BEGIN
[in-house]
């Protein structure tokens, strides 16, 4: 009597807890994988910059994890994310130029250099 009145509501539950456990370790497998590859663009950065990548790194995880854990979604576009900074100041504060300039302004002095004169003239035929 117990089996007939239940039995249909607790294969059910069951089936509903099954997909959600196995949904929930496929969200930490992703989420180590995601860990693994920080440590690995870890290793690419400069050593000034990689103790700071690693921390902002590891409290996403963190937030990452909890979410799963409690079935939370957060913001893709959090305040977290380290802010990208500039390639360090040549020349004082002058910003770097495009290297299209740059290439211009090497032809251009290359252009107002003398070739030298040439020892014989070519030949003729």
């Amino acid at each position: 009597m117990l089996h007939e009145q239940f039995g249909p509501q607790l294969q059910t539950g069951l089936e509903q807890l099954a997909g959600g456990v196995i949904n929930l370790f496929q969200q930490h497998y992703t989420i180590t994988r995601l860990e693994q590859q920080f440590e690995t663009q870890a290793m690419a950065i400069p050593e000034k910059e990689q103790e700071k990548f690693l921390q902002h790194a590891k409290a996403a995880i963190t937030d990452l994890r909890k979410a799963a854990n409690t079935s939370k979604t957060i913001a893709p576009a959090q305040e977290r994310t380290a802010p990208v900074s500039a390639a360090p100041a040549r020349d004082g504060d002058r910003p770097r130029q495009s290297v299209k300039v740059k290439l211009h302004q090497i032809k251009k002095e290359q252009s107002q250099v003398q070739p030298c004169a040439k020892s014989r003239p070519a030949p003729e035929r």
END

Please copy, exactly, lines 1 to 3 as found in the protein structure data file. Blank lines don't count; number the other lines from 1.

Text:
[in-house]
């Protein structure tokens, strides 16, 4: 009597807890994988910059994890994310130029250099 009145509501539950456990370790497998590859663009950065990548790194995880854990979604576009900074100041504060300039302004002095004169003239035929 117990089996007939239940039995249909607790294969059910069951089936509903099954997909959600196995949904929930496929969200930490992703989420180590995601860990693994920080440590690995870890290793690419400069050593000034990689103790700071690693921390902002590891409290996403963190937030990452909890979410799963409690079935939370957060913001893709959090305040977290380290802010990208500039390639360090040549020349004082002058910003770097495009290297299209740059290439211009090497032809251009290359252009107002003398070739030298040439020892014989070519030949003729």
């Amino acid at each position: 009597m117990l089996h007939e009145q239940f039995g249909p509501q607790l294969q059910t539950g069951l089936e509903q807890l099954a997909g959600g456990v196995i949904n929930l370790f496929q969200q930490h497998y992703t989420i180590t994988r995601l860990e693994q590859q920080f440590e690995t663009q870890a290793m690419a950065i400069p050593e000034k910059e990689q103790e700071k990548f690693l921390q902002h790194a590891k409290a996403a995880i963190t937030d990452l994890r909890k979410a799963a854990n409690t079935s939370k979604t957060i913001a893709p576009a959090q305040e977290r994310t380290a802010p990208v900074s500039a390639a360090p100041a040549r020349d004082g504060d002058r910003p770097r130029q495009s290297v299209k300039v740059k290439l211009h302004q090497i032809k251009k002095e290359q252009s107002q250099v003398q070739p030298c004169a040439k020892s014989r003239p070519a030949p003729e035929r």